NOAA Scientists, Students to Study Gulf Coast Meteorology

June 11, 2009

Monitoring Station.

Monitoring Station.

High resolution (Credit: NOAA)

This month as beachgoers and coastal residents enjoy gentle sea breezes, a group of NOAA scientists and students from Jackson State University will take a deeper look at what happens when the wind blows.

“Sea breezes can be refreshing, but they can also tell us a lot about how the wind moves and what’s moving along with it,” said Will Pendergrass, a NOAA physical scientist and project manager. “During this field study, we’ll concentrate on how sea breezes develop and evolve, as well as what they carry as they move on to land.”

Scientists from NOAA’s Air Resources Laboratory in Oak Ridge, Tenn., will team up with 15 students from the Jackson State University Trent Lott Geospatial Visualization and Research Center in Jackson, Miss., for a two-week field study beginning June 15 in Mississippi.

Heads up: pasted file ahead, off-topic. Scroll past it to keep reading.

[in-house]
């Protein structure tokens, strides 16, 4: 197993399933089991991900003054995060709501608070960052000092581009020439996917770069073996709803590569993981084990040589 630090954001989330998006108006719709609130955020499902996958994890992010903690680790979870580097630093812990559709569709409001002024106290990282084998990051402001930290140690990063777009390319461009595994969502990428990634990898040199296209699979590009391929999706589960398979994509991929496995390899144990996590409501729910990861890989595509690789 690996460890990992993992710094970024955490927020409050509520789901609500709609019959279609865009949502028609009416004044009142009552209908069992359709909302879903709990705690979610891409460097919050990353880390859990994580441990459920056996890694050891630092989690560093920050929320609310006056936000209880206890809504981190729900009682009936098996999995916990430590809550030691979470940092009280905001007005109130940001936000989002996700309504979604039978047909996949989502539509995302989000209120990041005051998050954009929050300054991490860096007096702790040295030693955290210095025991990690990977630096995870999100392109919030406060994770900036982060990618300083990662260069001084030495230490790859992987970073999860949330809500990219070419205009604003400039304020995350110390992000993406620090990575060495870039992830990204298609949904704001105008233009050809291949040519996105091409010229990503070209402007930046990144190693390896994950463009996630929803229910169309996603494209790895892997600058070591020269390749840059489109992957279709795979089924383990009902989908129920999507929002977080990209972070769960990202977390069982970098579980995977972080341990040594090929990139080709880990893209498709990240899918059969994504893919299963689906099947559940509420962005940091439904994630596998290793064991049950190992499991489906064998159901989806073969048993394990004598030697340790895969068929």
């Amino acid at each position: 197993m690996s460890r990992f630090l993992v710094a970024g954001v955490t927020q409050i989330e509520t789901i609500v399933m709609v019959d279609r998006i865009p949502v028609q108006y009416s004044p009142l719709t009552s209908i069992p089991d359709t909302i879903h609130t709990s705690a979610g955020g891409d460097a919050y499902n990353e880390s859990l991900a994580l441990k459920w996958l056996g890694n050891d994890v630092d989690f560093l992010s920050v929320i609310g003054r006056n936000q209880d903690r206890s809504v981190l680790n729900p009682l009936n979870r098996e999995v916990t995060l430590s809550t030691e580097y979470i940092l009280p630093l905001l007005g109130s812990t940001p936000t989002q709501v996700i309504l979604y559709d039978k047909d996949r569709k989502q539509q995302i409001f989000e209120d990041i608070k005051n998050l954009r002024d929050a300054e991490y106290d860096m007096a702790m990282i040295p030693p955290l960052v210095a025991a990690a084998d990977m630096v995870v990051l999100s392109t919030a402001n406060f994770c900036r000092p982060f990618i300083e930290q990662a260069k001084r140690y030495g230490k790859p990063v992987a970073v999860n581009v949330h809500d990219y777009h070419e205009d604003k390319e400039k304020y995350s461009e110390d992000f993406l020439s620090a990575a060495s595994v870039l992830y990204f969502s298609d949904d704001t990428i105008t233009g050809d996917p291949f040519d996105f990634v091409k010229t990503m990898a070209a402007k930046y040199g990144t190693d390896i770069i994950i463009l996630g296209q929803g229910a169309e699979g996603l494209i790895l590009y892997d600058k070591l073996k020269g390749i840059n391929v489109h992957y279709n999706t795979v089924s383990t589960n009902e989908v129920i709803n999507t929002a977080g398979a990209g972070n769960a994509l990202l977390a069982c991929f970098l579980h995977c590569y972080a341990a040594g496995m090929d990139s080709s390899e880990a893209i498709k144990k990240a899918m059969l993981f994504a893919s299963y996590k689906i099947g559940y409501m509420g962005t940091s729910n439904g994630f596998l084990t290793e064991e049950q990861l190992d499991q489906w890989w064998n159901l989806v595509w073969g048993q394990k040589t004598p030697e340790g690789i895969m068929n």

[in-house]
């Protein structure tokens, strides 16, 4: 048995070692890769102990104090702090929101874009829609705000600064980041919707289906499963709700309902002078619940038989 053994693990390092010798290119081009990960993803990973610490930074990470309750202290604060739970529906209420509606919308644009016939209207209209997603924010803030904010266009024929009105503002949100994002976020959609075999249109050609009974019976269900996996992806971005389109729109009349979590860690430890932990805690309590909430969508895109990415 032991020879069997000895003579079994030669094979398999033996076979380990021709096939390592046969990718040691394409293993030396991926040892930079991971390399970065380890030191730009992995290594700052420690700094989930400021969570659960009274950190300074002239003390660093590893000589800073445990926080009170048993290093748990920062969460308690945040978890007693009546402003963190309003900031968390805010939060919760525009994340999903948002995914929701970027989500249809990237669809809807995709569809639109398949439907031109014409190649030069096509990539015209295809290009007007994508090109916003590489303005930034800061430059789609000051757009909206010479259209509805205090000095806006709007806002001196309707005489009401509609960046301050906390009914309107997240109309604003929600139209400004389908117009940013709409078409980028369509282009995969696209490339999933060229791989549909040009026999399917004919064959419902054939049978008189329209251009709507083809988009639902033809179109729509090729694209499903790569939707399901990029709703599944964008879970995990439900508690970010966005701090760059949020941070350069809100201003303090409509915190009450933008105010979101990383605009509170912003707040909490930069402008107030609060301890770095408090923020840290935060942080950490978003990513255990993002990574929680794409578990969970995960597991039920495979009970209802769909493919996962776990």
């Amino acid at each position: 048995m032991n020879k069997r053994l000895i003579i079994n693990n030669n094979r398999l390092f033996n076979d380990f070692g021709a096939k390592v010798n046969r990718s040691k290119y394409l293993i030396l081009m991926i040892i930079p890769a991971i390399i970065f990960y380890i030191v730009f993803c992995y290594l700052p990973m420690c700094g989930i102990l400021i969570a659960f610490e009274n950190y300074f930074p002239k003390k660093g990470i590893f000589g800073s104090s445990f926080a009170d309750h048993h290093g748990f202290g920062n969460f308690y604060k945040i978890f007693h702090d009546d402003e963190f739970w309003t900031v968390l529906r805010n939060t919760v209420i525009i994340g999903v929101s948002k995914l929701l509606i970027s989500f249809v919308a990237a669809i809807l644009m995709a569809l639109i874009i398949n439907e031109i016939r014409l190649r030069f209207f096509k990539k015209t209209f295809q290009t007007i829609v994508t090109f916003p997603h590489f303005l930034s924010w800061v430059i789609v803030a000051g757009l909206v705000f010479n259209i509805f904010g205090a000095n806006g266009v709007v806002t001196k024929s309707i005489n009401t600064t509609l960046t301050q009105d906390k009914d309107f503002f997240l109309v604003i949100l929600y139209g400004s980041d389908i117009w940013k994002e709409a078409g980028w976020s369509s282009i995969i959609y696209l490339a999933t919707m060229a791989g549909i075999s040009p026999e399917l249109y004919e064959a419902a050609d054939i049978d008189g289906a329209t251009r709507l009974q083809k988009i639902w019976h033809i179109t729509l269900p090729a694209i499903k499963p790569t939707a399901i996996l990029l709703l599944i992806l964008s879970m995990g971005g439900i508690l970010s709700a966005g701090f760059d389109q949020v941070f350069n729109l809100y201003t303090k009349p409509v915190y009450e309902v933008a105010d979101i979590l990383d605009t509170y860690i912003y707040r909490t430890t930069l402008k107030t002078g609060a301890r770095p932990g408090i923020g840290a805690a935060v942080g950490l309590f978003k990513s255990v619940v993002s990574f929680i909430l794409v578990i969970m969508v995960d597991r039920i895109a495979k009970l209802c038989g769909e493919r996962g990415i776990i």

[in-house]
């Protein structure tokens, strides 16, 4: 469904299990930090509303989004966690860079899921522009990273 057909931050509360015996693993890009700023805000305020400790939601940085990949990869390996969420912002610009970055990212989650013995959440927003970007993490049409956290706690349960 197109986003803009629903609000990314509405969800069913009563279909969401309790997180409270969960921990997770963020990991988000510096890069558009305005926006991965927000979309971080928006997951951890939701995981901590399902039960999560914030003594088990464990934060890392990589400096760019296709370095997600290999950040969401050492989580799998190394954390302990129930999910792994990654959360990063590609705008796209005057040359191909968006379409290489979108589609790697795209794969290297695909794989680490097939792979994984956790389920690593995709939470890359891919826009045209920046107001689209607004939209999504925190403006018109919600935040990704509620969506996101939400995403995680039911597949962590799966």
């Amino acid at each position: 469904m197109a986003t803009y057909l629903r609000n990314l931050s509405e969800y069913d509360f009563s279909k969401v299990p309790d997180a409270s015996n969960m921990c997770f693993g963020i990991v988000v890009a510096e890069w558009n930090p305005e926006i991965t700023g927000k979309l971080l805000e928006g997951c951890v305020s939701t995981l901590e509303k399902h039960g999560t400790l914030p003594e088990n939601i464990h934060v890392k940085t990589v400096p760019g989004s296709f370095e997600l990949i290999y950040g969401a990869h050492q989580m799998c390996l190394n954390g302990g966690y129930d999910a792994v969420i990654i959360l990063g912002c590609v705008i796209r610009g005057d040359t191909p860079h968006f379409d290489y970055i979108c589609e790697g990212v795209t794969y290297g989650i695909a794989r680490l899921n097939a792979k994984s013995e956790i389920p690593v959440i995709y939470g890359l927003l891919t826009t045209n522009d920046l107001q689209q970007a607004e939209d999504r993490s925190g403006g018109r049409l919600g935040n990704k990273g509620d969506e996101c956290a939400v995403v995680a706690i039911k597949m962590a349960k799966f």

Air samples will be taken from six monitoring stations – two already installed at Harrison County schools for a previous study and four new stations to be installed inland of Gulfport, Miss., along US-49. The instruments will measure ozone, sulfur dioxide, nitric acid, and particulate matter, or soot. Other instruments, such as a Doppler sodar, will measure the boundary winds and temperature. Sodar measures sound waves similar to radar, which measures radio waves.

Scientists and students will also explore how the air mixes as the breezes move inland – useful data if pollutants are intentionally or accidentally released into the air. Under such a circumstance, NOAA is responsible for providing accurate and timely dispersion forecasts to protect the public.

Work this summer will contribute to the three-year-old collaborative effort between the university and ARL to develop a forecasting system tailored for use in the Gulf region. With a large percentage of the population living at or near the coastline, this study will further enhance NOAA’s knowledge of Gulf Coast meteorology.

NOAA understands and predicts changes in the Earth's environment, from the depths of the ocean to the surface of the sun, and conserves and manages our coastal and marine resources.